3. Storytelling uses vocalization and movement

Your dynamic gestures, tone and expression make a difference when you tell a story. 

Your expressions and body language can help you involve an audience or respond to their additions while finishing a sentence. 

Your gestures tell your story and underscore the punchline. Without movement, storytelling can bore an audience.

4. Storytelling presents a story

An interactive, dynamic conversation is a great presentation technique—but it's not storytelling. 

Storytelling revolves around a character- and problem-based narrative, has dramatic tension and keeps your audience engaged.

5. Storytelling encourages active imagination

Storytelling helps the audience visualize the character and obstacles. Your audience may think about what they’d do in your story or see a new perspective on their problem. They may also enjoy your story and keep thinking about it. 

7 tips on becoming a better storyteller

Looking for quick ways to improve your storytelling or add it to your presentations? Here are seven effective tactics:

1. Know your target audience

Knowing your listeners' backgrounds, problems or motivations allows you to craft your story to include those elements and make it relevant.

2. Choose your story's goal 

What is your story’s key takeaway? Keep that one main message clear throughout. 

If you're presenting a sales demo, do you want listeners to buy your product? Or do you want them to realize you can solve their marketing problem? 

If you're training employees, do you want them to know how to complete a task or understand a certain process? Try to focus on one key point per story.

3. Choose the right time and place

Good presentations are full of stories, but not every moment needs a tale.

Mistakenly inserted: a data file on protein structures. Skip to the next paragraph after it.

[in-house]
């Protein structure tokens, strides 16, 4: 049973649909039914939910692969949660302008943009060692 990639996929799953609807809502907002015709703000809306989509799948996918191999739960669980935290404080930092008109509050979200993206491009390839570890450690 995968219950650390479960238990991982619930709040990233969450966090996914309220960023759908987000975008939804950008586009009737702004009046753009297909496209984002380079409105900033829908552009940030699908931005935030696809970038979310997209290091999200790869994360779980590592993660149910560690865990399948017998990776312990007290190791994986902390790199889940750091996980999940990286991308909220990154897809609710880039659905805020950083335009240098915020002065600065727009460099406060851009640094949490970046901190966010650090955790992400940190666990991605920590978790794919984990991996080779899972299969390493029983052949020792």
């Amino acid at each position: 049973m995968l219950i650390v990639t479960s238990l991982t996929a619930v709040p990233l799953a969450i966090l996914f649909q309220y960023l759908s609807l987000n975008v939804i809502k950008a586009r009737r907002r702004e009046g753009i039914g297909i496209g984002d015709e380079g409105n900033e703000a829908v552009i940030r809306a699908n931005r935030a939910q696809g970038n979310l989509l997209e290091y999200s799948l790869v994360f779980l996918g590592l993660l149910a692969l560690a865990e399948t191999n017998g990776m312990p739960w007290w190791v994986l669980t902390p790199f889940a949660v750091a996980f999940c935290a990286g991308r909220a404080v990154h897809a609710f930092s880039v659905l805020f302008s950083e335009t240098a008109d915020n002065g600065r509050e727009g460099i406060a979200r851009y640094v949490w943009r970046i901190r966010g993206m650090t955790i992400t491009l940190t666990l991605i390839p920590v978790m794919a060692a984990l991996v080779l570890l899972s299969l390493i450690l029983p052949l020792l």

Decide where storytelling is the most powerful. Breaking down a complex concept, emphasizing an important process or making yourself more relatable are great areas for stories.

Sometimes, your audience will have simple questions or need clear instructions. They don’t need a story here. 

4. Use a hook to start your story

Hooks grab your audience's attention and raise their curiosity. It might be a sudden action, emotional situation or trending topic. 

Good hooks surprise the audience and make them pay attention immediately. They keep your presentation’s structure clear and easy to follow.

5. Tell your stories

Stories work best when they're personal, so use real-life examples. They’re more authentic and easier to remember since it’s your experience. 

In professional contexts, this can include your organization, as coworkers, customers and partners are part of your organization's storytelling style. 

6. Talk with your body language

We mentioned the importance of gestures, reactions and movement to engage your audience. Your body language is key to keeping them interested.

Are you smiling and appearing confident? Do you respond positively to audience reactions, or do you seem anxious? 

These elements will play a huge role in how successful your storytelling is. Confidence and enthusiasm are much more engaging than someone who clearly doesn’t want to be there.

7. Ask for feedback

Finally, the best stories improve with practice. If you’re starting out, tell your first story in front of an audience. Focus on using the right body language and tone to appear natural, not overrehearsed. 

If you can, rehearse with an audience that understands your subject and public speaking. They’ll be able to give you constructive feedback and help you improve your skills. 

Ready to try storytelling?

Storytelling transforms how you and your audience work together. 

You can humanize technical, boring details in an onboarding presentation or tell prospective customers a success story during a sales call. 

Start crafting stories that fit your audience's needs, and continuously refine your storytelling technique. Ask for feedback, learn more about storytelling and gather strategic resources for creating impactful stories. 

With resources on story arcs, presentation tips, and storytelling strategies from Pip Decks, you'll quickly become an avid storyteller in front of any audience.